The groups then filed their appeal as well as an emergency motion asking the appeals court to enjoin the board from enforcing the rule pending resolution of the appeal (30 HRR 291, 3/19/12).
NLRB opposed a delay in enforcement of the regulation, arguing that the groups did not show they will prevail in the D.C. Circuit or that any irreparable harm would result if the rule went into effect as scheduled and was later struck down by the appellate court.
But Judges David S. Tatel, Janice Rogers Brown, and Brett M. Kavanaugh said that “uncertainty” about enforcement of the rule “counsels further in favor of temporarily preserving the status quo while this court resolves all of the issues on the merits.”
The D.C. Circuit cited the ruling by the District of South Carolina, as well as recent board action postponing implementation of the rule.
The D.C. Circuit enjoined NLRB from implementing the regulation pending appeal, and ordered an expedited briefing schedule, beginning with a May 15 due date for the filing of briefs challenging the NLRB rule. The court directed the clerk of court to schedule an oral argument in September.
In the lawsuit filed by the U.S. Chamber of Commerce and the South Carolina Chamber of Commerce, Judge David C. Norton said “the NLRA does not require employers to post general notices of employee rights under the Act” (Chamber of Commerce v. NLRB, D.S.C., No. 11-cv-2516).
“[T]he court finds that Congress did not intend to impose a notice-posting obligation on employers, nor did it explicitly or implicitly delegate authority to the Board to regulate employers in this manner,” Norton wrote.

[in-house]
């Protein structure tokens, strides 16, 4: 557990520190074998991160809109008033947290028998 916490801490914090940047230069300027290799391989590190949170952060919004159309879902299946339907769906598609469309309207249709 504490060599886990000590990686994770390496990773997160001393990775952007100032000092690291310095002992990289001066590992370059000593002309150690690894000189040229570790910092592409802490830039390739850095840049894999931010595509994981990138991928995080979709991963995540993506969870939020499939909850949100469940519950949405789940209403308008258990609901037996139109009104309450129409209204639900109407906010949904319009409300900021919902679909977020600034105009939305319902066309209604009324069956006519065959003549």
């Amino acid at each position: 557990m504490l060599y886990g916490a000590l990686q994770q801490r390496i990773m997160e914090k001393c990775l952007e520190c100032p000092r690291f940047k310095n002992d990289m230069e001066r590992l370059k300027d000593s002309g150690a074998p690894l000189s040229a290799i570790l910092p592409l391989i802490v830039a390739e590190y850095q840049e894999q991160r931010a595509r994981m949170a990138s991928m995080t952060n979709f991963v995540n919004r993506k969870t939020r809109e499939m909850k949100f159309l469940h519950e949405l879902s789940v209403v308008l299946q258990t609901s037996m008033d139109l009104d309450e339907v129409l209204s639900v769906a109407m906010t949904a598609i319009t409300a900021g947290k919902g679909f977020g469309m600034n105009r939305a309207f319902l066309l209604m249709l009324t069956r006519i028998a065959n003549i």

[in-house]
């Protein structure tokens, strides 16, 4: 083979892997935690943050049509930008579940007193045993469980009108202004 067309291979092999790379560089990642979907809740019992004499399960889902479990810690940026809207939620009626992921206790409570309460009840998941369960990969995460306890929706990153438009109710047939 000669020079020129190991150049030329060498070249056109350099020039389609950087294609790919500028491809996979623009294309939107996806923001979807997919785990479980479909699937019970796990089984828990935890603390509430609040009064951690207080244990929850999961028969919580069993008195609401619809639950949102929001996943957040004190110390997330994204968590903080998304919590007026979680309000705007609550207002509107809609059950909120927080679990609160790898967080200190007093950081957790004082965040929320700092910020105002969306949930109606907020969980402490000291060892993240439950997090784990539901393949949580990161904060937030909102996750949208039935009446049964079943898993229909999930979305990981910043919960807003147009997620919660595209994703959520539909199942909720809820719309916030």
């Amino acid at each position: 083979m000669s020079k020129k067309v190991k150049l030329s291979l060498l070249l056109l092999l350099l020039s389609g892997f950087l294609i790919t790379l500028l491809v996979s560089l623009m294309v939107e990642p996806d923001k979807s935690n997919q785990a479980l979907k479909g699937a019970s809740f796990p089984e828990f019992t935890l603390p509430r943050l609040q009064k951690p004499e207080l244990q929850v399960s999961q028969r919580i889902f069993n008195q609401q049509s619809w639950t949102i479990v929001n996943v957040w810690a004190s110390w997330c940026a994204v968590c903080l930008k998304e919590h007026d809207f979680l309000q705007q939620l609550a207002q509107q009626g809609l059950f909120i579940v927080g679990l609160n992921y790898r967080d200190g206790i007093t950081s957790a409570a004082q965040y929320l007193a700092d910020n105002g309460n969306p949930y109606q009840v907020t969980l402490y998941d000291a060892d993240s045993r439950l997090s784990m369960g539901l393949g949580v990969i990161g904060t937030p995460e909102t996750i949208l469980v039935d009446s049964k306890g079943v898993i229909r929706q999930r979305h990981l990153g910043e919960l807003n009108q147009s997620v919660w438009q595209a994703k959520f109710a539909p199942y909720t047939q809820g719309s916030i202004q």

NLRB said it disagrees with the ruling in Chamber of Commerce v. NLRB and will file an appeal.
Text of the D.C. Circuit order is available at http://op.bna.com/dlrcases.nsf/r?Open=ldue-8tfmq8.
All Bloomberg BNA treatises are available on standing order, which ensures you will always receive the most current edition of the book or supplement of the title you have ordered from Bloomberg BNA’s book division. As soon as a new supplement or edition is published (usually annually) for a title you’ve previously purchased and requested to be placed on standing order, we’ll ship it to you to review for 30 days without any obligation. During this period, you can either (a) honor the invoice and receive a 5% discount (in addition to any other discounts you may qualify for) off the then-current price of the update, plus shipping and handling or (b) return the book(s), in which case, your invoice will be cancelled upon receipt of the book(s). Call us for a prepaid UPS label for your return. It’s as simple and easy as that. Most importantly, standing orders mean you will never have to worry about the timeliness of the information you’re relying on. And, you may discontinue standing orders at any time by contacting us at 1.800.960.1220 or by sending an email to email@example.com.
Put me on standing order at a 5% discount off list price of all future updates, in addition to any other discounts I may quality for. (Returnable within 30 days.)
Notify me when updates are available (No standing order will be created).
This Bloomberg BNA report is available on standing order, which ensures you will all receive the latest edition. This report is updated annually and we will send you the latest edition once it has been published. By signing up for standing order you will never have to worry about the timeliness of the information you need. And, you may discontinue standing orders at any time by contacting us at 1.800.372.1033, option 5, or by sending us an email to firstname.lastname@example.org.
Put me on standing order
Notify me when new releases are available (no standing order will be created)